The Bush-43 Administration

Is US Military Spinning Out of Control?

A U.S. Army soldier provides security at a school in Farah City, Afghanistan, on Aug. 1, 2012. (Photo credit: U.S. Navy Lt. Benjamin Addison)

The United States was built on the idea of civilian control of the military, but – as the burden of fighting overseas wars is carried disproportionately by a sliver of the population – that control seems to be slipping, as ex-CIA analyst Paul R. Pillar reflects.

Worse Than Orwell

Author George Orwell.

President Obama has promised reform of the NSA’s mass collection of data on virtually all Americans and much of the world. But his proposals are limited and his speech failed to offer clemency to Edward Snowden who made the public debate possible, writes Marjorie Cohn.

Dick Cheney: Son of the New Deal

Former Vice President Dick Cheney.

From the Archive: In a coincidence of history, right-wing icon Dick Cheney shares the same birthday as liberal icon Franklin Roosevelt, Jan. 30. But the ironic link goes even deeper since – in many ways – it was FDR’s New Deal that made Dick Cheney possible, as Robert Parry explained in 2011.

Red-State Blues: Trouble in Oklahoma

Republican political operative Karl Rove.

Exclusive: The Right has locked down political control of a number of states like Oklahoma, making them laboratories for far-right legislation. But some legal experiments are so extreme that they are causing unintended reactions that may hurt the Right’s cause, writes Oklahoman Richard L. Fricker.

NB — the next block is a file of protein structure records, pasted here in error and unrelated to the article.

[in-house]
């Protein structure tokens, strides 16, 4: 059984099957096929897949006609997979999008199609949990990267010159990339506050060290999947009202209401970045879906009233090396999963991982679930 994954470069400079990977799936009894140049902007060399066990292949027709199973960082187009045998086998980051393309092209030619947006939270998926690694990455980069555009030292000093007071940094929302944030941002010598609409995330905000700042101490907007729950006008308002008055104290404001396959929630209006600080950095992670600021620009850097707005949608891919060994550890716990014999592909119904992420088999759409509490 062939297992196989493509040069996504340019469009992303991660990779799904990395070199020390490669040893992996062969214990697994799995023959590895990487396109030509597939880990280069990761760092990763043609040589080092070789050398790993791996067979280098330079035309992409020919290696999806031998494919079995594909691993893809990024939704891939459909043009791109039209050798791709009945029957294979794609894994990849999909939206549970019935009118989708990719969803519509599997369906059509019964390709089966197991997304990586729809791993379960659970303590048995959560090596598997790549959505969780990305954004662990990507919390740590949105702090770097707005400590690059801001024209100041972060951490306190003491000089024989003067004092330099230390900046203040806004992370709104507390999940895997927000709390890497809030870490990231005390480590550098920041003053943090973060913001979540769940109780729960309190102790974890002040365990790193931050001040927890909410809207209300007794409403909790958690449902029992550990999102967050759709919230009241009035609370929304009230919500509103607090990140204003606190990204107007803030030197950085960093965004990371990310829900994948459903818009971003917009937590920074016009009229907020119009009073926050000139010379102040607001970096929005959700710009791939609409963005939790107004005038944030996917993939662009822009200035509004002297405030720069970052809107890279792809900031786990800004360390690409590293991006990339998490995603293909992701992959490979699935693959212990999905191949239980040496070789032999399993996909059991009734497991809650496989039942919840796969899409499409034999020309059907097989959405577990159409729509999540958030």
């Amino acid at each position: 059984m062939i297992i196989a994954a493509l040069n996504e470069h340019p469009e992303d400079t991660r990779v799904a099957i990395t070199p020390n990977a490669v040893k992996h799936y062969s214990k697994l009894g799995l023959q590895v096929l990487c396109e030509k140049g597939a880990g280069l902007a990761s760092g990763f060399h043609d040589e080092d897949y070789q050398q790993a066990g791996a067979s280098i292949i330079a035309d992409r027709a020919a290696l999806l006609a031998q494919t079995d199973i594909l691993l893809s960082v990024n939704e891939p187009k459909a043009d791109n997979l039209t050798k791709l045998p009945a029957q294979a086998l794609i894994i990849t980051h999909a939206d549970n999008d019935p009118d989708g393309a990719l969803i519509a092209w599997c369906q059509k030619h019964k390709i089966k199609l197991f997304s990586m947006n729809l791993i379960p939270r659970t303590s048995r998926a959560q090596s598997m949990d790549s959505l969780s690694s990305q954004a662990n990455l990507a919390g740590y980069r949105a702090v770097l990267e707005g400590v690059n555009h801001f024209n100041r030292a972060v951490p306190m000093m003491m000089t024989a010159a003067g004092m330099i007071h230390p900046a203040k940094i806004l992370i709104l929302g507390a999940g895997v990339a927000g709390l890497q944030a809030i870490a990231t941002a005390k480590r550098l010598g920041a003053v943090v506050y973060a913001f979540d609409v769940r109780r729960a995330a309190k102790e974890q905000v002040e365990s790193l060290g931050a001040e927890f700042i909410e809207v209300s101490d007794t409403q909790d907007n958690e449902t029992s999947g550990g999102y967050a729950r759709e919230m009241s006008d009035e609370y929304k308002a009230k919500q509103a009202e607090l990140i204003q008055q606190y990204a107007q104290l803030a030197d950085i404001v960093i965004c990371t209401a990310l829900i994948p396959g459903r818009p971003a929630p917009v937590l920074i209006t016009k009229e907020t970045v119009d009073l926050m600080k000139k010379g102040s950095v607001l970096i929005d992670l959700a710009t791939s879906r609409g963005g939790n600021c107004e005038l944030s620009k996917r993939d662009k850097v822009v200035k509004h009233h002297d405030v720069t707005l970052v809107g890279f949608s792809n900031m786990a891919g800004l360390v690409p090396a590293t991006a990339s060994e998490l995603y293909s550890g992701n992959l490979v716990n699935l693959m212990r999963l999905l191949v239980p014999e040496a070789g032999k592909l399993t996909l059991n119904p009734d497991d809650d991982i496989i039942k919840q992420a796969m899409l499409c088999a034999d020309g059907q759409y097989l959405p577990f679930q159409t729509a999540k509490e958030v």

An Afghan War for Drones?

A Predator drone firing a missile.

Amid the Afghan government’s growing resistance to an extended U.S. military stay, the Obama administration is trying out a new rationale: the need for a launching pad for drones. But it may be a case of a weapons system causing more trouble than it’s worth, says ex-CIA analyst Paul R. Pillar.

No Tears for the Real Robert Gates

gates-duty

Exclusive: In Official Washington, the gap between image and reality can be wide, but there is a virtual canyon separating the mainstream’s awestruck regard for Robert Gates as a “wise man” and his record as a deceitful opportunist known to his former colleagues, like ex-CIA analyst Ray McGovern.

Neocons Take Aim at Syrian Peace Talks

Washington Post's editorial page editor Fred Hiatt.

Exclusive: Syrian peace talks have finally begun, but many powerful interests – including U.S. neocons – are determined to see the talks fail. The Washington Post’s neocon editorial page is urging President Obama to give up on “feckless diplomacy” and threaten war, writes Robert Parry.

Bob Gates’s Mean, Misguided Memoir

Former Defense Secretary Robert Gates.

Like many Washington memoirs, former Defense Secretary Robert Gates’s Duty seeks to settle scores and spin a legacy. But Gates also penned a book filled with contradictions and showing little regard for the U.S. principle of civilian control over the military, says ex-CIA analyst Melvin A. Goodman.

When Protesting Bush’s Wars Was a Crime

New York Mayor Michael Bloomberg (Photo by David Shankbone)

In 2004, at the height – or depths – of George W. Bush’s presidency, the very idea of protesting his “war on terror” or invasion of Iraq was deemed worthy of repressing, the backdrop for mass arrests outside the Republican National Convention in New York City, as Nat Parry recalls.

US Intel Veterans Honor Pvt. Manning

U.S. Army Pvt. Chelsea (formerly Bradley) Manning.

A group of former U.S. national security officials will bestow its annual award for integrity in intelligence on U.S. Army Pvt. Manning, honoring the imprisoned whistleblower’s release of evidence showing the human consequences of the wars in Iraq and Afghanistan.